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How do I find a vector perpendicular to a vector like this: $$3\mathbf{i}+4\mathbf{j}-2\mathbf{k}?$$ Could anyone explain this to me, please?

I have a solution to this when I have $3\mathbf{i}+4\mathbf{j}$, but could not solve if I have $3$ components...

When I googled, I saw the direct solution but did not find a process or method to follow. Kindly let me know the way to do it. Thanks.

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    $\begingroup$ Choose two coordinates, switch them, add a minus sign, and complete with zeroes. For example: choosing i and j might yield 4i-3j, choosing i and k might yield 2i+3k, and choosing j and k might yield 2j+4k. $\endgroup$ – Did Apr 26 '12 at 19:09
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    $\begingroup$ Pick any vector not colinear to your vector and take their cross product. $\endgroup$ – N. S. Apr 26 '12 at 20:26
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    $\begingroup$ Not to de-rail the thread, but does anyone know why this particular question has over 15k views? $\endgroup$ – Jesse Madnick Feb 27 '13 at 7:51
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    $\begingroup$ @JesseMadnick Useful in computer graphics. You often have a lot of normal vectors for the surfaces of objects, but to turn those into proper transformation matrices, you need perpendicular vectors. $\endgroup$ – Brendan Abel Oct 1 '16 at 0:52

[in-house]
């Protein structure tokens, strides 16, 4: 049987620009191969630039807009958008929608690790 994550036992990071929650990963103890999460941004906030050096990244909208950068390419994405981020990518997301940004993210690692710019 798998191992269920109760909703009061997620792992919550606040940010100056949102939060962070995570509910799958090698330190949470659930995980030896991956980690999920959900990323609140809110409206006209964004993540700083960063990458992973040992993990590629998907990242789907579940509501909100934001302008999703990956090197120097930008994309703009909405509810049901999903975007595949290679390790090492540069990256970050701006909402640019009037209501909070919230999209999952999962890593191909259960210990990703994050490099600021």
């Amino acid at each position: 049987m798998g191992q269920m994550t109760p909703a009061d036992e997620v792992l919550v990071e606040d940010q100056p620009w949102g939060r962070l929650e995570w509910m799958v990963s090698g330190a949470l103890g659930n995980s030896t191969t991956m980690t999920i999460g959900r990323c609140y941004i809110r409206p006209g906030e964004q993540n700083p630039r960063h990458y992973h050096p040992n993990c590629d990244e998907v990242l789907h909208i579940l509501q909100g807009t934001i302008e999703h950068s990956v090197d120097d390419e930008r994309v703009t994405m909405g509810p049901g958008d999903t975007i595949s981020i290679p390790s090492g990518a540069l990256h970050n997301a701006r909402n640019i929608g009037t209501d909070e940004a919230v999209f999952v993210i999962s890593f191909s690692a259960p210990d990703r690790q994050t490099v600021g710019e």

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    $\begingroup$ There are a lot of detailed mathy answers here, but the most practical answer is found only in the comment from @Did above. Just make sure that the two components you switch are not both zero. I lack the reputation to add an answer, but here's a complete and simple solution in C form: planeVec = (normal.x == normal.y ? new Vector3(-normal.z, 0, normal.x) : new Vector3(-normal.y, normal.x, 0)) $\endgroup$ – Joe Strout Jan 3 '17 at 16:23

13 Answers 13

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There exists an infinite number of vectors in 3 dimension that are perpendicular to a fixed one. They should only satisfy the following formula: $$(3\mathbf{i}+4\mathbf{j}-2\mathbf{k}) \cdot v=0$$

For finding all of them, just choose 2 perpendicular vectors, like $v_1=(4\mathbf{i}-3\mathbf{j})$ and $v_2=(2\mathbf{i}+3\mathbf{k})$ and any linear combination of them is also perpendicular to the original vector: $$v=((4a+2b)\mathbf{i}-3a\mathbf{j}+3b\mathbf{k}) \hspace{10 mm} a,b \in \mathbb{R}$$